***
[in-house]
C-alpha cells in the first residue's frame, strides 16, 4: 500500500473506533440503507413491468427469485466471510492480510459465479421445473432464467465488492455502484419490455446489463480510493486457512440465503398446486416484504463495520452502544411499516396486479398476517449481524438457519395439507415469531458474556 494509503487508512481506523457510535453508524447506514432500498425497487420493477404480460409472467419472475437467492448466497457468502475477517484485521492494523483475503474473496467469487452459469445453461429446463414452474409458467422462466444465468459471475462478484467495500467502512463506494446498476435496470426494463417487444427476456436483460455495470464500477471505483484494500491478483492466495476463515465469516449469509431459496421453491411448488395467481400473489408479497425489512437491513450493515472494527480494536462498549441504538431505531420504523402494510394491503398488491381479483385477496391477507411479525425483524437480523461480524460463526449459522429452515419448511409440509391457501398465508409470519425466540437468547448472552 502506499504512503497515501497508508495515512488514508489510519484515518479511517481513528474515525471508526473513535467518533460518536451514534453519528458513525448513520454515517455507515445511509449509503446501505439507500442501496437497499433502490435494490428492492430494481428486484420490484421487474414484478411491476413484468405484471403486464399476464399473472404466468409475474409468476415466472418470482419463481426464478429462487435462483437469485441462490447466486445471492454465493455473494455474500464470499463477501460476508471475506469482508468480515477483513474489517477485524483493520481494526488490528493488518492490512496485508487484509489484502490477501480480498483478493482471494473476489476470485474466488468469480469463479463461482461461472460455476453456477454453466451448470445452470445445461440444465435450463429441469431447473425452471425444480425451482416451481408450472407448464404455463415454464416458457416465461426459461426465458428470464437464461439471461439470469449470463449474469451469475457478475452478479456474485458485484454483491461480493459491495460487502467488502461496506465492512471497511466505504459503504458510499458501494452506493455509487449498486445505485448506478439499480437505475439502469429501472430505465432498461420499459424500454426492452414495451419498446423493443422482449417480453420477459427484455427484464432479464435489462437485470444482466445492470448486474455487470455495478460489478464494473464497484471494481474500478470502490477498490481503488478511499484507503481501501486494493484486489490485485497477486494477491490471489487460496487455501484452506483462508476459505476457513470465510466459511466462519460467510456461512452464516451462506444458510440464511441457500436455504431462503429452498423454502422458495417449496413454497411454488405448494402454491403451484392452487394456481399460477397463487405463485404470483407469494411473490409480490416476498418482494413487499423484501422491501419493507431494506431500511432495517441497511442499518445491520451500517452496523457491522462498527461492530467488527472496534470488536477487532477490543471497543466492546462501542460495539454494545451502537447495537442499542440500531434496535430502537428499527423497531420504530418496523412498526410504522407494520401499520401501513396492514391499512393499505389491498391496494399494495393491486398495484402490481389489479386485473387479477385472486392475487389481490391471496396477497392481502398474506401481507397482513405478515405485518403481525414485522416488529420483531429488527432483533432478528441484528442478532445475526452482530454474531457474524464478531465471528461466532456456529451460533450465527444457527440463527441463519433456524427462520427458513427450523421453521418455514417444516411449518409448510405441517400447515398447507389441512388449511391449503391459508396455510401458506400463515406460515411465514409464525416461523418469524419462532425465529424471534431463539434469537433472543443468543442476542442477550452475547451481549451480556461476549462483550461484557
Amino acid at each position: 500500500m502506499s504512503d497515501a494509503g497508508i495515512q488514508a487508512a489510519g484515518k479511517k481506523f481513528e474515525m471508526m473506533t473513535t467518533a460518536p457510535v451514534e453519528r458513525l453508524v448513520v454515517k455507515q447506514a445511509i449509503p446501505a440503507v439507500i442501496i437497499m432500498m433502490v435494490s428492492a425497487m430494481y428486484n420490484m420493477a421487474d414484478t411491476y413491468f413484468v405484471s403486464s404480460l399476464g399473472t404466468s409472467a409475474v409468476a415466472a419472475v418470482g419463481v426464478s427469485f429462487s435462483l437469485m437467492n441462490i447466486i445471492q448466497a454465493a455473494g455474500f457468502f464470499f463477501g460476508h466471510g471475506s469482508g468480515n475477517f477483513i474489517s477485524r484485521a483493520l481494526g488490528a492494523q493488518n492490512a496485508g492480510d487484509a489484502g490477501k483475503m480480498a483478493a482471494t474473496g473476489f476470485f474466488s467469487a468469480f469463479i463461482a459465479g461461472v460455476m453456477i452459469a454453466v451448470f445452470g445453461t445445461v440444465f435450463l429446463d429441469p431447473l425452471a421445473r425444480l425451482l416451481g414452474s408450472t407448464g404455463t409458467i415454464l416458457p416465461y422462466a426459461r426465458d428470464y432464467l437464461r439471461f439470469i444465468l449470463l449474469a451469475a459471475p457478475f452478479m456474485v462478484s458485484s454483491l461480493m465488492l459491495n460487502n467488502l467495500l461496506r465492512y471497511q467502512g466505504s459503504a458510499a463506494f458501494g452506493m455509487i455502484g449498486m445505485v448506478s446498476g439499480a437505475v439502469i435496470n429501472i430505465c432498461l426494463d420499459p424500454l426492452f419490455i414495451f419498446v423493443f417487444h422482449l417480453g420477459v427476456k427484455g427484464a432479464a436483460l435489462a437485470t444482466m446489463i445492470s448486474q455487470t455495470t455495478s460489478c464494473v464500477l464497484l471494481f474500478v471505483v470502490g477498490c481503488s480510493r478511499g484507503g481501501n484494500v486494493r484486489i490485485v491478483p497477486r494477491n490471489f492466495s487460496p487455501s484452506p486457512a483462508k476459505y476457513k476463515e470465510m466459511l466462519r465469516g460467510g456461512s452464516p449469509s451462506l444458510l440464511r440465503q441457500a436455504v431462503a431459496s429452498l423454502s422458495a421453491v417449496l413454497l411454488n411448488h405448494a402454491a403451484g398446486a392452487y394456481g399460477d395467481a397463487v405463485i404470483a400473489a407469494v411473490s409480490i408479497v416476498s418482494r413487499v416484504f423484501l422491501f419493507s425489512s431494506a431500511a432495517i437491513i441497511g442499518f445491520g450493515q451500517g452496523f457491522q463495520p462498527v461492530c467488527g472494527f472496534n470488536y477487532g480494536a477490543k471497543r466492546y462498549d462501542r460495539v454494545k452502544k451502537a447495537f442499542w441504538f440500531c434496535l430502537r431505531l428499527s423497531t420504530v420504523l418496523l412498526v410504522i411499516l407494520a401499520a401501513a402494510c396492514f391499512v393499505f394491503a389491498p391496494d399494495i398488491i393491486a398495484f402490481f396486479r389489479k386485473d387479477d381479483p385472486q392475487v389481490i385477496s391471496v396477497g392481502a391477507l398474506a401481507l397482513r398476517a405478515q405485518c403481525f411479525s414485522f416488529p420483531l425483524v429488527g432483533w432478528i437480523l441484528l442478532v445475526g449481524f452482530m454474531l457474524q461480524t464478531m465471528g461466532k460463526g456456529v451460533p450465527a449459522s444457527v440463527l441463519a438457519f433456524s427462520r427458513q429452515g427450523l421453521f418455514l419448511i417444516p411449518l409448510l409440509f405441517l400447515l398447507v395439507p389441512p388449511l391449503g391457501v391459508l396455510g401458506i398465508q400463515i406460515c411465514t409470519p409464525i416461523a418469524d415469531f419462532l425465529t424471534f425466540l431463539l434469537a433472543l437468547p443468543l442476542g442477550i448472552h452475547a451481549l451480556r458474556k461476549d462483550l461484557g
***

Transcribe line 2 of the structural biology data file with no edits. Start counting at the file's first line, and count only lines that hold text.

C-alpha cells in the first residue's frame, strides 16, 4: 500500500473506533440503507413491468427469485466471510492480510459465479421445473432464467465488492455502484419490455446489463480510493486457512440465503398446486416484504463495520452502544411499516396486479398476517449481524438457519395439507415469531458474556 494509503487508512481506523457510535453508524447506514432500498425497487420493477404480460409472467419472475437467492448466497457468502475477517484485521492494523483475503474473496467469487452459469445453461429446463414452474409458467422462466444465468459471475462478484467495500467502512463506494446498476435496470426494463417487444427476456436483460455495470464500477471505483484494500491478483492466495476463515465469516449469509431459496421453491411448488395467481400473489408479497425489512437491513450493515472494527480494536462498549441504538431505531420504523402494510394491503398488491381479483385477496391477507411479525425483524437480523461480524460463526449459522429452515419448511409440509391457501398465508409470519425466540437468547448472552 502506499504512503497515501497508508495515512488514508489510519484515518479511517481513528474515525471508526473513535467518533460518536451514534453519528458513525448513520454515517455507515445511509449509503446501505439507500442501496437497499433502490435494490428492492430494481428486484420490484421487474414484478411491476413484468405484471403486464399476464399473472404466468409475474409468476415466472418470482419463481426464478429462487435462483437469485441462490447466486445471492454465493455473494455474500464470499463477501460476508471475506469482508468480515477483513474489517477485524483493520481494526488490528493488518492490512496485508487484509489484502490477501480480498483478493482471494473476489476470485474466488468469480469463479463461482461461472460455476453456477454453466451448470445452470445445461440444465435450463429441469431447473425452471425444480425451482416451481408450472407448464404455463415454464416458457416465461426459461426465458428470464437464461439471461439470469449470463449474469451469475457478475452478479456474485458485484454483491461480493459491495460487502467488502461496506465492512471497511466505504459503504458510499458501494452506493455509487449498486445505485448506478439499480437505475439502469429501472430505465432498461420499459424500454426492452414495451419498446423493443422482449417480453420477459427484455427484464432479464435489462437485470444482466445492470448486474455487470455495478460489478464494473464497484471494481474500478470502490477498490481503488478511499484507503481501501486494493484486489490485485497477486494477491490471489487460496487455501484452506483462508476459505476457513470465510466459511466462519460467510456461512452464516451462506444458510440464511441457500436455504431462503429452498423454502422458495417449496413454497411454488405448494402454491403451484392452487394456481399460477397463487405463485404470483407469494411473490409480490416476498418482494413487499423484501422491501419493507431494506431500511432495517441497511442499518445491520451500517452496523457491522462498527461492530467488527472496534470488536477487532477490543471497543466492546462501542460495539454494545451502537447495537442499542440500531434496535430502537428499527423497531420504530418496523412498526410504522407494520401499520401501513396492514391499512393499505389491498391496494399494495393491486398495484402490481389489479386485473387479477385472486392475487389481490391471496396477497392481502398474506401481507397482513405478515405485518403481525414485522416488529420483531429488527432483533432478528441484528442478532445475526452482530454474531457474524464478531465471528461466532456456529451460533450465527444457527440463527441463519433456524427462520427458513427450523421453521418455514417444516411449518409448510405441517400447515398447507389441512388449511391449503391459508396455510401458506400463515406460515411465514409464525416461523418469524419462532425465529424471534431463539434469537433472543443468543442476542442477550452475547451481549451480556461476549462483550461484557